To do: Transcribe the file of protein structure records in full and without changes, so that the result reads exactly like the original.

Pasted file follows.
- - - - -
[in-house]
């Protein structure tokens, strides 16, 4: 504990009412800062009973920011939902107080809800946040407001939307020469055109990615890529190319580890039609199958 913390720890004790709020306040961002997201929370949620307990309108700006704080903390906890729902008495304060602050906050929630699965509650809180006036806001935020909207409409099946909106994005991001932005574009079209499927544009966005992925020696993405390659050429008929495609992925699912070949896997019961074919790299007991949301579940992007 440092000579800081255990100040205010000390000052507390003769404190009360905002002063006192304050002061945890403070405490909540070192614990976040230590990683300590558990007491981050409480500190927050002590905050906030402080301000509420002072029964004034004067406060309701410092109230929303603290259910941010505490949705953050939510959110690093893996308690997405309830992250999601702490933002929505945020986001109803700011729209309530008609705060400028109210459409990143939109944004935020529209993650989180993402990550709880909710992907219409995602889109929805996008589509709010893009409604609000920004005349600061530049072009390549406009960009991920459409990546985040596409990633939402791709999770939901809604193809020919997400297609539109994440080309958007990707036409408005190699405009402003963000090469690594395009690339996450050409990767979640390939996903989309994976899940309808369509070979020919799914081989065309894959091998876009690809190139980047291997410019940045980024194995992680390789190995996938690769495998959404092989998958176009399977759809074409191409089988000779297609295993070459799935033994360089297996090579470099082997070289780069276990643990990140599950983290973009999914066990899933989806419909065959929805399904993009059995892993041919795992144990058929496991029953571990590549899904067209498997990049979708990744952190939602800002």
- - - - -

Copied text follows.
[in-house]
């Protein structure tokens, strides 16, 4: 504990009412800062009973920011939902107080809800946040407001939307020469055109990615890529190319580890039609199958 913390720890004790709020306040961002997201929370949620307990309108700006704080903390906890729902008495304060602050906050929630699965509650809180006036806001935020909207409409099946909106994005991001932005574009079209499927544009966005992925020696993405390659050429008929495609992925699912070949896997019961074919790299007991949301579940992007 440092000579800081255990100040205010000390000052507390003769404190009360905002002063006192304050002061945890403070405490909540070192614990976040230590990683300590558990007491981050409480500190927050002590905050906030402080301000509420002072029964004034004067406060309701410092109230929303603290259910941010505490949705953050939510959110690093893996308690997405309830992250999601702490933002929505945020986001109803700011729209309530008609705060400028109210459409990143939109944004935020529209993650989180993402990550709880909710992907219409995602889109929805996008589509709010893009409604609000920004005349600061530049072009390549406009960009991920459409990546985040596409990633939402791709999770939901809604193809020919997400297609539109994440080309958007990707036409408005190699405009402003963000090469690594395009690339996450050409990767979640390939996903989309994976899940309808369509070979020919799914081989065309894959091998876009690809190139980047291997410019940045980024194995992680390789190995996938690769495998959404092989998958176009399977759809074409191409089988000779297609295993070459799935033994360089297996090579470099082997070289780069276990643990990140599950983290973009999914066990899933989806419909065959929805399904993009059995892993041919795992144990058929496991029953571990590549899904067209498997990049979708990744952190939602800002």